The Castle Museum is a social history museum housed in two former prison buildings.[38]

York Art Gallery[edit]

York's Art Gallery has a large collection of paintings and an internationally important collection of studio ceramics.[39] In 2012 the trust obtained £7 million of funding for major refurbishment of the gallery.[40] Over 1000 nationally important paintings held by the Trust have been made available online as part of a cooperative project with the BBC and the Public Catalogue Foundation.[41][42]

York St Mary's[edit]

York St Mary's is a contemporary art space in the deconsecrated church of St Mary's, Castlegate.[43] The first use of the space was a joint exhibition by a number of artists, but since 2005 St Mary's has hosted installations by individuals, which are changed on a regular basis. The first of these commissions, inspired by the medieval building itself, was a textile work by Caroline Broadhead called Breathing Spaces. This was followed by Echo, a work by Susie MacMurray. In 2012, Laura Belem created The Temple of a Thousand Bells, which used individually-made clear glass bells in a composition combining bell chimes with a narrative describing how a temple sinks into the sea, silencing the music of a thousand bells.[44][45]


  1. ^ a b "York Museums Trust axes 43 jobs in battle for survival". York Press. 10 November 2020. Retrieved 11 November 2020.
  2. ^ Trustees Reports and Financial Statements, Year Ended 31 March 2016 (PDF) (Report). York Museums Trust. 2016. Retrieved 15 February 2018.
  3. ^ "History". York Museums Trust website. York Museums Trust. Archived from the original on 1 December 2012. Retrieved 14 October 2013.
  4. ^ "Brave new world for museums in York". The York Press. 1 August 2002. Retrieved 15 October 2013.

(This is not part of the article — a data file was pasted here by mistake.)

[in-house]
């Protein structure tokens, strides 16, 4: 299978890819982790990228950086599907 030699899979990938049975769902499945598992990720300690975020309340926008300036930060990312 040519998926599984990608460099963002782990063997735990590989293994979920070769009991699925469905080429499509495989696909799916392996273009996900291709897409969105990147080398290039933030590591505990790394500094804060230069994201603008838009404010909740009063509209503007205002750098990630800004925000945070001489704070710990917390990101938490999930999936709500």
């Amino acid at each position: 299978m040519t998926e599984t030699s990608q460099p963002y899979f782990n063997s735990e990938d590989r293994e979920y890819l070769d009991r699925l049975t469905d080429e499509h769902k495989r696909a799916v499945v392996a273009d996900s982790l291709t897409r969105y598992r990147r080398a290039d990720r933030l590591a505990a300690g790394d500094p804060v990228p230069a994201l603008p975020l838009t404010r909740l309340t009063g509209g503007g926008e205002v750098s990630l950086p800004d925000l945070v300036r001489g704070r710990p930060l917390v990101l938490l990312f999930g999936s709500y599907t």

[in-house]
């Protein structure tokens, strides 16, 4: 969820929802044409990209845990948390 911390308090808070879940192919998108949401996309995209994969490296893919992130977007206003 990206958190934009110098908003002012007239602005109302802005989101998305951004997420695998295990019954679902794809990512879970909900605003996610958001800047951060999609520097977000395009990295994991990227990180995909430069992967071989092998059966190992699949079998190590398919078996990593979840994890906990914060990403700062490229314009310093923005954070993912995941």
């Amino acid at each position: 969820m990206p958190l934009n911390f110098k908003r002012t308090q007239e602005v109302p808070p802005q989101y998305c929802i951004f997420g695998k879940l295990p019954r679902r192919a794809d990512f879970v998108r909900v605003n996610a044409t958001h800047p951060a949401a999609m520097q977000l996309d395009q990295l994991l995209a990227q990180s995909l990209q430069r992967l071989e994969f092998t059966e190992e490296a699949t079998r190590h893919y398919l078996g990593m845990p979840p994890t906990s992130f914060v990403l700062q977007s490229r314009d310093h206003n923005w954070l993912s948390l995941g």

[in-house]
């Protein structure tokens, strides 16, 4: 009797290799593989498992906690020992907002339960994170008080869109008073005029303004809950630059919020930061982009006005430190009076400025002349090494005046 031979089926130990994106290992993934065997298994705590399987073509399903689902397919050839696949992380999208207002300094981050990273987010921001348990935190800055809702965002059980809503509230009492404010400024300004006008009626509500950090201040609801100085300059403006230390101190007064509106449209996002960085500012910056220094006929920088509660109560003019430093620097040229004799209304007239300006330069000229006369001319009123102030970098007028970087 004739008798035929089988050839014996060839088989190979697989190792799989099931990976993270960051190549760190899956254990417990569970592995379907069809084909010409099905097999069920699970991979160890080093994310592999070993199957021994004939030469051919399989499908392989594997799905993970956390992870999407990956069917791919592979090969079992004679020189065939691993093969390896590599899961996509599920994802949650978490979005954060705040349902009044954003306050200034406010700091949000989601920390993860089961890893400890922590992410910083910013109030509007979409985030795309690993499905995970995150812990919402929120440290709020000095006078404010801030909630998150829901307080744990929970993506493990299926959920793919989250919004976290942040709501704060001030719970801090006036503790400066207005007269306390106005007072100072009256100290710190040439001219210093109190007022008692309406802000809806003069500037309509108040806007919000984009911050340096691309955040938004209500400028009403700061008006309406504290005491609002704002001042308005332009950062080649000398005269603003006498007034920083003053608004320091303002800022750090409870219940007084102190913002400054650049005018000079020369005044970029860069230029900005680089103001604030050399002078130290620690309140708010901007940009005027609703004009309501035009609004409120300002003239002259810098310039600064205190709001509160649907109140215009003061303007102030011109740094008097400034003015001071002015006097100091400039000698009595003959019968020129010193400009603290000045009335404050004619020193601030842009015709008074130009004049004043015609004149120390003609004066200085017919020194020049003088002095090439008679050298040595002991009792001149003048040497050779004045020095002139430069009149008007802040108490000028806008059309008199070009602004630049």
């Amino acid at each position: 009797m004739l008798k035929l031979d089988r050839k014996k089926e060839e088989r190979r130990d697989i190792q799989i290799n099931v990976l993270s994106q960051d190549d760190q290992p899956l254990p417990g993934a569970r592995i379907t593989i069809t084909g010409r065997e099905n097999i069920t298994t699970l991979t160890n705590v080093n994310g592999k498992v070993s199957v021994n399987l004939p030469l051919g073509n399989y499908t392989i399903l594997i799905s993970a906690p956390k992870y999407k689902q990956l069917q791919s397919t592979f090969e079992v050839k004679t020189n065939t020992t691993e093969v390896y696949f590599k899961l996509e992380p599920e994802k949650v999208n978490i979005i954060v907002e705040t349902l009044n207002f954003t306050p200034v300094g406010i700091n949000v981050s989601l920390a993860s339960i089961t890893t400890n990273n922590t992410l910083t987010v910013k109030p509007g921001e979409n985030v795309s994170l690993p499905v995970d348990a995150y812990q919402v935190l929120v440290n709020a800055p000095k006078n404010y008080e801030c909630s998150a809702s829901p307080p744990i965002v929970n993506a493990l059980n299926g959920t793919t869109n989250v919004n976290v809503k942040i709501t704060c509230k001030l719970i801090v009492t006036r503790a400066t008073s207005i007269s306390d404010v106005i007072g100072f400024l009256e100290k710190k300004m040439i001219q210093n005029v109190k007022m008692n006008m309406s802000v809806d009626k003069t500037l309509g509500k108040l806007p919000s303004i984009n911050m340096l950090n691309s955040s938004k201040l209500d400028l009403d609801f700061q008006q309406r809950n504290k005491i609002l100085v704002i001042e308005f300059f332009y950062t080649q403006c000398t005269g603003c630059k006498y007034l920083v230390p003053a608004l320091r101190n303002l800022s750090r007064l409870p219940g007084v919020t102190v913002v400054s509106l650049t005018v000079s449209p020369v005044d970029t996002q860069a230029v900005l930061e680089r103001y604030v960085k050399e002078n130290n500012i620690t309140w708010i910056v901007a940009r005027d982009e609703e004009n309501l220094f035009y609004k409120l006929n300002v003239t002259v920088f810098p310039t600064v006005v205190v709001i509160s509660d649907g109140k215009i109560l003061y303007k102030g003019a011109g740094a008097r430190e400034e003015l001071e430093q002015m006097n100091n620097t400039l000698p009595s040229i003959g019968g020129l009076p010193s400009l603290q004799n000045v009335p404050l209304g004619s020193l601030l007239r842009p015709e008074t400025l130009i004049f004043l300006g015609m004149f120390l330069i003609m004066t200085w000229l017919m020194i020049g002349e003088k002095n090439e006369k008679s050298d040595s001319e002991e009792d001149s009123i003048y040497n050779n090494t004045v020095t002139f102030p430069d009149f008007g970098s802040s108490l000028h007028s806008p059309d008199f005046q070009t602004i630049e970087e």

5. ^ "York Museums Trust". City of York Council. Archived from the original on 18 September 2013. Retrieved 24 October 2013.
  6. ^ "Trustees Reports and Financial Statements, Year Ended 31 March 2018" (PDF). York Museums Trust. 2018. Retrieved 31 October 2018.
  7. ^ "York Museums Trust History". York Museums Trust. Retrieved 26 November 2020.
  8. ^ "Ten years of York Museums Trust". York Press. 3 October 2012. Retrieved 26 November 2020.
  9. ^ "Getting the most out of treasure". BBC News. 17 September 2009. Retrieved 28 October 2013.
  10. ^ In 2007 the Whelans had been quoted as saying that a conservative estimate for the value of the hoard was about £750,000.("Viking treasure hoard uncovered". BBC. 19 July 2007. Retrieved 28 October 2013.)
  11. ^ "Hockney's largest painting pulls the crowds in York". York - Arts and Culture. BBC. Retrieved 28 October 2013.
  12. ^ "Iron Age gold bracelet to stay at Yorkshire Museum". BBC News York. BBC. Retrieved 28 October 2013.
  13. ^ "Middleham Jewel". A History of the World. BBC. Retrieved 28 October 2013.
  14. ^ "York Helmet". A History of the World. BBC. Retrieved 28 October 2013.
  15. ^ "Shackleton's tin of Rowntree's Cocoa". A History of the World. BBC. Retrieved 28 October 2013.
  16. ^ "University helps local community reach for the stars". BBC Stargazing Live 2013. york.ac.uk. Retrieved 28 October 2013.